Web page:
Slusher: Awards or no awards, our goal is making life a little better

Today, some random thoughts journalistic:

• The Daily Herald works hard to help better the suburbs and the communities we serve. Projects big and small with that purpose in mind won 10 prestigious honors last week in the Peter Lisagor Awards for Excellence in Journalism. But we also make the world a little better place, I think, in routine ways that don't attract attention for spurring political or social change, and one my favorites of these is the "Fittest Loser" competition we conduct in conjunction with Push Fitness in Schaumburg and several sponsors.

In each of its eight annual competitions, this project has provided months of periodic insight and encouragement for all readers as it followed several hardy souls on a mission to improve their health and their physical fitness. This year's competition capped off Tuesday with the declaration of a winner, Mel Boldt of Rolling Meadows, who shed 73 pounds since February, but it's really a celebration of all the people who participate - which, in addition to the five individual contestants, included another 295 people this year on 57 Fittest Loser At Work teams - and an inspiration to all of us. We have a video of the finale at www.dailyherald/more and a gallery of photos at www.dailyherald/galleries. Check them out. See if you don't agree that they make your day a little brighter, and nudge us all in a little bit healthier direction.

• There seems to be some underlying conflict between celebrating people losing weight and encouraging people to be proud of their bodies, whatever their shape, but I was still proud of "All About That Bass" singer Meghan Trainor for pulling down a video for her new single "Me Too" because editors had technically altered it to make her waist look slimmer. More apropos of this column, I also was moved to reflect on how tempting and easy such digital alterations are these days - and how committed we are at the Daily Herald not to succumb to them except in extreme situations involving privacy or safety in which we clearly describe the alterations.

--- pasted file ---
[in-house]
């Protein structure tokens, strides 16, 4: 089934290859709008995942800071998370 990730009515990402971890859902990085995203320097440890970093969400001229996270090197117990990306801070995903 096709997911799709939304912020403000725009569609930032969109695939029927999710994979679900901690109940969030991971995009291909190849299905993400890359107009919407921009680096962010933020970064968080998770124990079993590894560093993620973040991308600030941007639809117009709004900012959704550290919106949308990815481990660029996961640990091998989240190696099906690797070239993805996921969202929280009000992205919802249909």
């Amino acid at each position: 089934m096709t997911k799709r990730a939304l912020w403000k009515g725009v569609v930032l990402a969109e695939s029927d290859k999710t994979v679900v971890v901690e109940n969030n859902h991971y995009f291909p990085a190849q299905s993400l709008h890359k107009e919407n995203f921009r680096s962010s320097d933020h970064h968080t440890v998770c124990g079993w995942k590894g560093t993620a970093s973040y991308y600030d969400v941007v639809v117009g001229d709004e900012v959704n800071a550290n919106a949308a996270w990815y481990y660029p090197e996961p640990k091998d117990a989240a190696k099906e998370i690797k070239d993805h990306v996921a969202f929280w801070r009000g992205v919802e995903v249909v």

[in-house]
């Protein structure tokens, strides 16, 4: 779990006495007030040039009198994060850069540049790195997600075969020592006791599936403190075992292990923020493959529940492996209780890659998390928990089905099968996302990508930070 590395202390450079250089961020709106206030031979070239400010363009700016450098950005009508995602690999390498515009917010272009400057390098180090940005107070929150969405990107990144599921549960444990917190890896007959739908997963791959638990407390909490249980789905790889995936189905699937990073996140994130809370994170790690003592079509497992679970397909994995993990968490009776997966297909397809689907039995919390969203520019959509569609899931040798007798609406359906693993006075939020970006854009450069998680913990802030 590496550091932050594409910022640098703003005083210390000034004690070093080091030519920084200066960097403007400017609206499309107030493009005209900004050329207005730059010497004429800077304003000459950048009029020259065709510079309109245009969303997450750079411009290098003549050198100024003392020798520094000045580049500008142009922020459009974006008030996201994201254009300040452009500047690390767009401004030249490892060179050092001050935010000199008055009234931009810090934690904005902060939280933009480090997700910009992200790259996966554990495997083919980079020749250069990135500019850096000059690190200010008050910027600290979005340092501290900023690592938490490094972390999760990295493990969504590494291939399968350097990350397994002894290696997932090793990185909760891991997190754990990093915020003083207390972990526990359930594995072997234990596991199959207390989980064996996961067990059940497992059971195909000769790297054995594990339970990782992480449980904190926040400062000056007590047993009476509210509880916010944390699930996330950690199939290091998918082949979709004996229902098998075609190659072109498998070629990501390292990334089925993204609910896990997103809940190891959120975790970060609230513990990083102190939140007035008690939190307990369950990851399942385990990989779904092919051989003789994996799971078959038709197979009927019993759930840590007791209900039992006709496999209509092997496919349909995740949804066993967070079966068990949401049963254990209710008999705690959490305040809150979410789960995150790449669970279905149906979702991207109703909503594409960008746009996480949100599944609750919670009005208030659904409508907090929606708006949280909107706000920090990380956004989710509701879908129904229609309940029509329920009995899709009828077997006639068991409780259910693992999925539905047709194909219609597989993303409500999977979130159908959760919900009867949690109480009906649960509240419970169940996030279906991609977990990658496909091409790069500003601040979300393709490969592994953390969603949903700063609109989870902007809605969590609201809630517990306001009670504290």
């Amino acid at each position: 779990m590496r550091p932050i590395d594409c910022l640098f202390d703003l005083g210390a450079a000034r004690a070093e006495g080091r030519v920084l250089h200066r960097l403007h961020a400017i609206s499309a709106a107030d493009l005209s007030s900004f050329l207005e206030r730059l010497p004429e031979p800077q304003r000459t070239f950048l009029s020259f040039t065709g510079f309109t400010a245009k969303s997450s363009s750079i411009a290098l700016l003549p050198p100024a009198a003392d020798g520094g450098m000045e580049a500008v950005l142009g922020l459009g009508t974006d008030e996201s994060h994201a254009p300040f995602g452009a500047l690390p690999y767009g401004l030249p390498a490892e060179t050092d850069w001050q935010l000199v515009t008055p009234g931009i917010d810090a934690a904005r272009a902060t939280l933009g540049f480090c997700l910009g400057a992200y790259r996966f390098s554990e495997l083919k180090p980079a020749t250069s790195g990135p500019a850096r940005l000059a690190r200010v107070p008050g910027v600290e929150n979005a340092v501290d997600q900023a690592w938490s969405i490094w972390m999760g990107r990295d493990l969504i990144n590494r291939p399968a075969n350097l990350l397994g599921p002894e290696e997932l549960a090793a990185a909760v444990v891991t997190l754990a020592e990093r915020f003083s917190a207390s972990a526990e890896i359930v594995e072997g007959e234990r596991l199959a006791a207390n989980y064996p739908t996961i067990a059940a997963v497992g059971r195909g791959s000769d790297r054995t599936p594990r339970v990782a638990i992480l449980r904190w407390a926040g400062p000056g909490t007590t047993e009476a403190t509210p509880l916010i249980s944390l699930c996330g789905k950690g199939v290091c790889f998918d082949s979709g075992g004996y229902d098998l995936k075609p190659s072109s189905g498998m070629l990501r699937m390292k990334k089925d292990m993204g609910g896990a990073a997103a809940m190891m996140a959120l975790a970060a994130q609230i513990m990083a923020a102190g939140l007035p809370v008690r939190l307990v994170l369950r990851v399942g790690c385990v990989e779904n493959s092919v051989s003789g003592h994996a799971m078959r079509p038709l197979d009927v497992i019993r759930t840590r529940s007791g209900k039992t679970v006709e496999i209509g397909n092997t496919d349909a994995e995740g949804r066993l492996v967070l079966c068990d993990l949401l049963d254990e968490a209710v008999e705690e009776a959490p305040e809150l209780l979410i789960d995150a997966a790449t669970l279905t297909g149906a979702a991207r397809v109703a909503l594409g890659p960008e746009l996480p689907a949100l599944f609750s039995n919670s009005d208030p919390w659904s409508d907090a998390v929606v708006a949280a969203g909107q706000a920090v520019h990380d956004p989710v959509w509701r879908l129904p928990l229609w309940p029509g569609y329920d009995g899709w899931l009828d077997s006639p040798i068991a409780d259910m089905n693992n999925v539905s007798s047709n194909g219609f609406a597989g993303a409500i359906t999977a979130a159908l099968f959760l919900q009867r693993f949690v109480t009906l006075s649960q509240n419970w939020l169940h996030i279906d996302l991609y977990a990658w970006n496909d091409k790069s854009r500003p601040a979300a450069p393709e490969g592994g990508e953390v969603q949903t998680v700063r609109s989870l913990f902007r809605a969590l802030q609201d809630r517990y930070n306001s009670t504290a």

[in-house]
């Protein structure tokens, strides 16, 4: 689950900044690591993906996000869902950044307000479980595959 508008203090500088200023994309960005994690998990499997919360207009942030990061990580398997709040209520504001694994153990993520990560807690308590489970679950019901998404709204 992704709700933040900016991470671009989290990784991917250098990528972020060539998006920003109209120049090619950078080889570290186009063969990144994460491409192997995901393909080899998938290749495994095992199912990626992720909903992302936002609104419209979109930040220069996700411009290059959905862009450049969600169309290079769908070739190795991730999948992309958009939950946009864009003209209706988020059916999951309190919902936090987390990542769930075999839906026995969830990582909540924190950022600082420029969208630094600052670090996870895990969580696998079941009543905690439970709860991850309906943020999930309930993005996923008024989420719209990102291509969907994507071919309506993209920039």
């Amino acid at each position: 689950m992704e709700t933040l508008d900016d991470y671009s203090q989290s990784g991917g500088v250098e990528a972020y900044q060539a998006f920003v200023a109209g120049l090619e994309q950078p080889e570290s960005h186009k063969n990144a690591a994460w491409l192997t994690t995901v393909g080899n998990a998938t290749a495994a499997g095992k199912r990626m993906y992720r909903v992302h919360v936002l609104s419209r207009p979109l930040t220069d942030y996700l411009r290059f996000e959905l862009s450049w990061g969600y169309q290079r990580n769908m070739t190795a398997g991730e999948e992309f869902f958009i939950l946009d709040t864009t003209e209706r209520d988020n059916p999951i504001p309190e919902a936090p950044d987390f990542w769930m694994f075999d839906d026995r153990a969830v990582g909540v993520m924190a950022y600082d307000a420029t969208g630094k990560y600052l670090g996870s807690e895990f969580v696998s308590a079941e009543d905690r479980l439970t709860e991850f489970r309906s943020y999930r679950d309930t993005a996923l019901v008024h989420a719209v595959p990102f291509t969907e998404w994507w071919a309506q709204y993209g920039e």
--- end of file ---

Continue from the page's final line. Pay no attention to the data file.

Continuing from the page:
• Also in the realm of modern "journalism," it was interesting this week to see the U.S. Senate hold hearings on how Facebook identifies topics that are trending and passes along links. The matter may sound trivial, but when you look at the phenomenal proportions of people who are getting their news and information via pass-arounds on social media, it quickly grows more important.

* Last week, I wrote about how hard it can be to provide balanced presidential coverage and commentary in the Donald Trump era. Now that he's the presumed GOP nominee, the challenge has been even tougher in the past week. Even with Sanders racking up small primary wins and hoping for a big boost in California, Trump still seems to be all the national voices seem to want to talk about. Of course, talking about him and his positions is important; but as editorial page editor, I promise we at the Daily Herald are also aware of other serious issues facing our state and nation and we'll do all we can to give them appropriate attention from all points of view.

Jim Slusher,, is an assistant managing editor at the Daily Herald. Follow him on Facebook at and on Twitter at @JimSlusher.

Article Comments
Guidelines: Keep it civil and on topic; no profanity, vulgarity, slurs or personal attacks. People who harass others or joke about tragedies will be blocked. If a comment violates these standards or our terms of service, click the "flag" link in the lower-right corner of the comment box. To find our more, read our FAQ.